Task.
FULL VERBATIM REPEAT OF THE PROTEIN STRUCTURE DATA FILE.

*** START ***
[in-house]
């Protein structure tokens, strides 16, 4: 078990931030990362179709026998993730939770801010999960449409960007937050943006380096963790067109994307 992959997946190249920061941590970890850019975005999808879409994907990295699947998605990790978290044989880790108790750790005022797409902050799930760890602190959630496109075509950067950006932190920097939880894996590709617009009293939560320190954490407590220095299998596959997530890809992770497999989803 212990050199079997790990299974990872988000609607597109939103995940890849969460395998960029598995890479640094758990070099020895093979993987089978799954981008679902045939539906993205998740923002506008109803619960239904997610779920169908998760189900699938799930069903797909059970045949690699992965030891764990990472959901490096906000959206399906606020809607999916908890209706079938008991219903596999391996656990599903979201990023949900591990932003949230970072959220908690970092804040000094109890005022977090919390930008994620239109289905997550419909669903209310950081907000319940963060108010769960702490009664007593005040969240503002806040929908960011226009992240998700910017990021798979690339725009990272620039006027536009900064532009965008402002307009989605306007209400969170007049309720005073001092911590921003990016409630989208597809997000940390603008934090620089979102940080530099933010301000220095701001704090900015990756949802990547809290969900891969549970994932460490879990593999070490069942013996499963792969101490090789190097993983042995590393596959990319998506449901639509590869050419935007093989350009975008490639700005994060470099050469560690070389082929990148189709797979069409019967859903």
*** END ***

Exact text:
[in-house]
């Protein structure tokens, strides 16, 4: 078990931030990362179709026998993730939770801010999960449409960007937050943006380096963790067109994307 992959997946190249920061941590970890850019975005999808879409994907990295699947998605990790978290044989880790108790750790005022797409902050799930760890602190959630496109075509950067950006932190920097939880894996590709617009009293939560320190954490407590220095299998596959997530890809992770497999989803 212990050199079997790990299974990872988000609607597109939103995940890849969460395998960029598995890479640094758990070099020895093979993987089978799954981008679902045939539906993205998740923002506008109803619960239904997610779920169908998760189900699938799930069903797909059970045949690699992965030891764990990472959901490096906000959206399906606020809607999916908890209706079938008991219903596999391996656990599903979201990023949900591990932003949230970072959220908690970092804040000094109890005022977090919390930008994620239109289905997550419909669903209310950081907000319940963060108010769960702490009664007593005040969240503002806040929908960011226009992240998700910017990021798979690339725009990272620039006027536009900064532009965008402002307009989605306007209400969170007049309720005073001092911590921003990016409630989208597809997000940390603008934090620089979102940080530099933010301000220095701001704090900015990756949802990547809290969900891969549970994932460490879990593999070490069942013996499963792969101490090789190097993983042995590393596959990319998506449901639509590869050419935007093989350009975008490639700005994060470099050469560690070389082929990148189709797979069409019967859903």